The Elements of a Great Logo (Plus 3 Real Life Examples!)
A recent study showed that before children are able to read, they can recognize the logos of corporations like McDonald’s, Disney, and Toyota. Children as young as three years old are already able to develop specific brand preferences and distinguish corporate products.
But what makes these children able to decipher some corporations more than others? While the answer is likely a host of things, one element plays a major rule: a great logo. We all know the classic Golden Arches or good old Colonel Sanders of KFC, and there are a few takeaways from these iconic logos that you can use in your marketing. When designing your logo, think about simplicity, clarity, and uniqueness.
When designing a logo for your business, you may feel tempted to fit it all in. You offer a wide array of services, serve many clients and offer value in different ways, but your logo can’t fit this all. Instead, think about some of the key principles of your business and translate those into design ideas. Logo designers often ask for the two or three most important things about your business to include in your logo, not twenty! Think about your value proposition when designing your logo to keep it as simple as possible.
In terms of practicality, simple is better because your logo will be the cornerstone of many different marketing materials. You will have your logo on your website, social media platforms, direct mailers, presentations, and more. Simple logos translate well between these strategies, while a clunky, complex logo can lose its meaning or design. Our FMG Suite designers suggest no more than three colors in a logo.
Because your logo is the cornerstone of your brand, it’s important to showcase what it is you do right away. While larger corporations like Apple and Nike can rely on a single image, small businesses don’t have this luxury. Instead, your logo needs to convey what you do instantly.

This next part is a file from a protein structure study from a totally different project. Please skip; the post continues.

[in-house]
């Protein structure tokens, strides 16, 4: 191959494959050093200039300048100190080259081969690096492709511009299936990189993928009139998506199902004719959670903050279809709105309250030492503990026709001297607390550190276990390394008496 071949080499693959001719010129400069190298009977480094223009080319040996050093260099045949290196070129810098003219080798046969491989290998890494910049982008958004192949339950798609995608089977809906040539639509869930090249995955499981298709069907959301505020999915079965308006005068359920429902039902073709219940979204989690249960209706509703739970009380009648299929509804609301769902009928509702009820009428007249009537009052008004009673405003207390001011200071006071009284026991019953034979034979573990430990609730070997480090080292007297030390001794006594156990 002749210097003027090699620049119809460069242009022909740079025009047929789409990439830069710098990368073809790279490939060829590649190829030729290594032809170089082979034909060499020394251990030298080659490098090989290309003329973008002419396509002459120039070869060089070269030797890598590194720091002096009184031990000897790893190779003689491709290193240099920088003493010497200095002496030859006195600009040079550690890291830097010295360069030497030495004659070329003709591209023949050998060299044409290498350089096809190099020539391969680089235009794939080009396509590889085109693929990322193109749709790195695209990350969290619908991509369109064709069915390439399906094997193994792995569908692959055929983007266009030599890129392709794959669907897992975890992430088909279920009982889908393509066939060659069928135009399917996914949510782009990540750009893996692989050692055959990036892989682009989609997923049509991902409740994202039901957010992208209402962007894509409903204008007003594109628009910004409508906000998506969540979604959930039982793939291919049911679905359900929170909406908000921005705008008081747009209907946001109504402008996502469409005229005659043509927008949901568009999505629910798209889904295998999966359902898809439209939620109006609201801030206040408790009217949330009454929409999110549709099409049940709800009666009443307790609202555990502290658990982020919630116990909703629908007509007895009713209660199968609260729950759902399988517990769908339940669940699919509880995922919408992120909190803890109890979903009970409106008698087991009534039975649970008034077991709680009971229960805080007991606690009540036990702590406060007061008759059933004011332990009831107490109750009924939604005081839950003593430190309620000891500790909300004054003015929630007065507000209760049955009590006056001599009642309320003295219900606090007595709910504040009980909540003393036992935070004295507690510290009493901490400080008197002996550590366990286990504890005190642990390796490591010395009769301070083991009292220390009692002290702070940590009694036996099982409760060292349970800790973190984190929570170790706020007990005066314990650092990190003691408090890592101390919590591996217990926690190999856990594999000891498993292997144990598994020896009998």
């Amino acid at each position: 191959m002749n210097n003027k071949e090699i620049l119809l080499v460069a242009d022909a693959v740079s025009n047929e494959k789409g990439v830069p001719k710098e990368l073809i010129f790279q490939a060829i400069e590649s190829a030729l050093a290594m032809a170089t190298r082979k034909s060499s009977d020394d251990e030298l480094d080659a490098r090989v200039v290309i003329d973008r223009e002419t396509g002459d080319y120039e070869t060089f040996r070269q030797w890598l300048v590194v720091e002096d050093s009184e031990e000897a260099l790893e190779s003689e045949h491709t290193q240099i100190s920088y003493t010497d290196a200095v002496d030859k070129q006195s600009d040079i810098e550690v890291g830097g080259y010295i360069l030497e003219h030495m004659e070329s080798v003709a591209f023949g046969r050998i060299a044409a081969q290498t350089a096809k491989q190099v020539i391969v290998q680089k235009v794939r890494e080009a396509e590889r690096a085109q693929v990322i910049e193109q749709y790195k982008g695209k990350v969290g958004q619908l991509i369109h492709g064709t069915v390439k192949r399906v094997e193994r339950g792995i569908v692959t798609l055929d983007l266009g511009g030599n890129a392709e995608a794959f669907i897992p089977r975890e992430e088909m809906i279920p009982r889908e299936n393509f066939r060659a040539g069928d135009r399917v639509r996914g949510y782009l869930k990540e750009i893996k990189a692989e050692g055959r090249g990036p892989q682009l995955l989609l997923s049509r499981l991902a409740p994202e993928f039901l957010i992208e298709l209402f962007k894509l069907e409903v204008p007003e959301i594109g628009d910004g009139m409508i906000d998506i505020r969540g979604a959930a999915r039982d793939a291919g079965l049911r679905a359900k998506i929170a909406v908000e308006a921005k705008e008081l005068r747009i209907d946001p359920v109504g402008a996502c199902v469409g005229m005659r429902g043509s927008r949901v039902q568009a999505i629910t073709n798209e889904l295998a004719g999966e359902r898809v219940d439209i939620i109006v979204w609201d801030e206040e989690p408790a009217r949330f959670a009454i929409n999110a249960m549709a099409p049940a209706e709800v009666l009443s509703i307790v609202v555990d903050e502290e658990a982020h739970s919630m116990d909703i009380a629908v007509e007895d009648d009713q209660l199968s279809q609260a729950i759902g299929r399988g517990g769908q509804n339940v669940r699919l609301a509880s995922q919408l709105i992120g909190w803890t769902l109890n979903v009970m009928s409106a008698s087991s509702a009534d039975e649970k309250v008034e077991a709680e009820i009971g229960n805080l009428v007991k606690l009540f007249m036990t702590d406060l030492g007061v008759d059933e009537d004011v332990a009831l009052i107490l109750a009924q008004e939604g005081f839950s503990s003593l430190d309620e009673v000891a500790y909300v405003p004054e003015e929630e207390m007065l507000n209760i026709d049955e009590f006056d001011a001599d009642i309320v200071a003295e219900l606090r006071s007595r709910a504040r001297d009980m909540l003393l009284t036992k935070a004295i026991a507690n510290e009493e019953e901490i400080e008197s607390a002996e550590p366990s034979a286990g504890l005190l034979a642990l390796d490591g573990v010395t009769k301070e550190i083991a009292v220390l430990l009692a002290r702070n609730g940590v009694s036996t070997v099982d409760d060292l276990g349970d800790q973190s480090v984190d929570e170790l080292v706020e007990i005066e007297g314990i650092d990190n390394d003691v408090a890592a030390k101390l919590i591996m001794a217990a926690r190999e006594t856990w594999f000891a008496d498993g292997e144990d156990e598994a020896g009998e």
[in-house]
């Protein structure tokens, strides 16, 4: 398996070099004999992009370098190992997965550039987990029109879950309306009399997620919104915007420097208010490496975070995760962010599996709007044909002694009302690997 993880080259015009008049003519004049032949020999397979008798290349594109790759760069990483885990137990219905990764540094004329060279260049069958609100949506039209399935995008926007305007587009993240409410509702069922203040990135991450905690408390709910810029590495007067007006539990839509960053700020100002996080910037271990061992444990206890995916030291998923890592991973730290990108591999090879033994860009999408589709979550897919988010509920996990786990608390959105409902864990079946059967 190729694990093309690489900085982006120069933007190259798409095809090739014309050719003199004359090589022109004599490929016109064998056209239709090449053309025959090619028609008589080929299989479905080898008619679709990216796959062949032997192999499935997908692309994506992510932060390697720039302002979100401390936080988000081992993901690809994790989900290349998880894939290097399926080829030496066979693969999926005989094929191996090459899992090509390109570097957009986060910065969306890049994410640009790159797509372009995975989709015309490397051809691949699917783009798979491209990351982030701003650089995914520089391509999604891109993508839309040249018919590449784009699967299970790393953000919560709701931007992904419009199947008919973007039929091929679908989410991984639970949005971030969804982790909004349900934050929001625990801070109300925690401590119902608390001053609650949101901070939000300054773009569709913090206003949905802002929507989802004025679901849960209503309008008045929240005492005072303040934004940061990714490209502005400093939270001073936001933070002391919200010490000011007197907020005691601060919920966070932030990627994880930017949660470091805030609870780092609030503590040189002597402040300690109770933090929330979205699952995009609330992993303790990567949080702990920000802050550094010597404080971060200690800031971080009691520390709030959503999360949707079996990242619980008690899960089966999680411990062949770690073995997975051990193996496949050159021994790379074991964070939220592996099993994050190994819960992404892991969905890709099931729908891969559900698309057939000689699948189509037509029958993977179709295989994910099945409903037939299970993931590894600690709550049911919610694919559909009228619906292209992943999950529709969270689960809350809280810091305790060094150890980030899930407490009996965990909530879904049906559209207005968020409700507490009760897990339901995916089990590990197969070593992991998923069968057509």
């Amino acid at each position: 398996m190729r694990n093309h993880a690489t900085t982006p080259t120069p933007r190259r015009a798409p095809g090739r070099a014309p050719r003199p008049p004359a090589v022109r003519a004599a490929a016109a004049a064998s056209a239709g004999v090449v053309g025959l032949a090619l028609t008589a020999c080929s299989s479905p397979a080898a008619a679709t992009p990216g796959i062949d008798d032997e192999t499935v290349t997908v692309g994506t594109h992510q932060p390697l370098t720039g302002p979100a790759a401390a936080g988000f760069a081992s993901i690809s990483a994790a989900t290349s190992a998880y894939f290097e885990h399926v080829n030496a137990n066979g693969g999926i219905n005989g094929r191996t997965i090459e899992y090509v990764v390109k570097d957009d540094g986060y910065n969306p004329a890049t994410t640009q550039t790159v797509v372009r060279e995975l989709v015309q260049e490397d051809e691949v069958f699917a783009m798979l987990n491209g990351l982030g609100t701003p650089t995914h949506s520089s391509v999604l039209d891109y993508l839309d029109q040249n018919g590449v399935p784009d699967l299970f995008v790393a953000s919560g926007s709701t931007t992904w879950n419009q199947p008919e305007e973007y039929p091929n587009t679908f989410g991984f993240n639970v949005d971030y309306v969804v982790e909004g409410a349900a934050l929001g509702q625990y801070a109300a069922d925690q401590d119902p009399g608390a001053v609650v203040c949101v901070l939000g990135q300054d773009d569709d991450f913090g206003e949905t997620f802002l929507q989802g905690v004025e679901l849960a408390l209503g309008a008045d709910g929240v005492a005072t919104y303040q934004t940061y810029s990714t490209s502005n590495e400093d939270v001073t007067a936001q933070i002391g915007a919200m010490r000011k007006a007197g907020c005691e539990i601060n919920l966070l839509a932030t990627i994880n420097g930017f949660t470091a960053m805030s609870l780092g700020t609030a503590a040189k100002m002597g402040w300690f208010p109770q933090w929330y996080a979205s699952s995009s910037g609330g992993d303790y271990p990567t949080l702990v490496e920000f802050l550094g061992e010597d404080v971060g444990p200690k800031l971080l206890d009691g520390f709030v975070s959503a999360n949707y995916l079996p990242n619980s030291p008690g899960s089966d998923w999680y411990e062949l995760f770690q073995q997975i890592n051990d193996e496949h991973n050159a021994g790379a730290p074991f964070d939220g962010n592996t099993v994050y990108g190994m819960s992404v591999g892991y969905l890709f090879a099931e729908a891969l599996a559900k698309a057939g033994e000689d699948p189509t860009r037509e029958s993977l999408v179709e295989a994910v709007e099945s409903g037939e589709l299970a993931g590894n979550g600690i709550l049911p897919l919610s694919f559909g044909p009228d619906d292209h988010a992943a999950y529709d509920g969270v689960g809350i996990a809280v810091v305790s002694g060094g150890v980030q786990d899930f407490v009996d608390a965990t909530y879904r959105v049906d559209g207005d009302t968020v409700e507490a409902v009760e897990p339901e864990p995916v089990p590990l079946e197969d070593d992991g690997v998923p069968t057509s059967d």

There are two main types of logos: font-based and graphic-based logos. Font-based logos consist of typeface relating to the business (think Adidas and IBM), while graphic-based logos have an abstract symbol (think Nike and Apple). We suggest sticking to font-based logos for your business to convey what you do and make it clear to the viewer. Incorporate your DBA in a unique and creative way.
While it’s important to have your firm’s name in your logo, don’t fall into the trap of creating a logo that looks like everyone else’s. There are only so many “wealth management,” “financial advisors,” and “capital partners,” typefaces available.
When thinking about your logo, think about what makes your firm stand out. Do you have an image or story that stands out? Is there something in your community you could use in your logo? What is a visual representation of your most prominent service? These are questions you can ask yourself to get started on creating a unique logo.
Cornerstone Financial uses their name in their logo in a unique way by setting the black square as the “corner” and making the blue ones look like stairs. This represents the “staircase” to financial planning.
Round Hill Wealth Management uses a lighthouse in their logo because it’s a theme they want to convey. The lighthouse represents how they guide their clients through their financial plans, which is a prominent branding piece they used.
Your logo is the cornerstone of your brand and it’s important to think it through before getting started on too many marketing materials. When working with one of our Concierge or Exclusive website specialists, they will always start the process by asking for your logo. Do you have any logo tips or want to show off your unique design? Email us at email@example.com!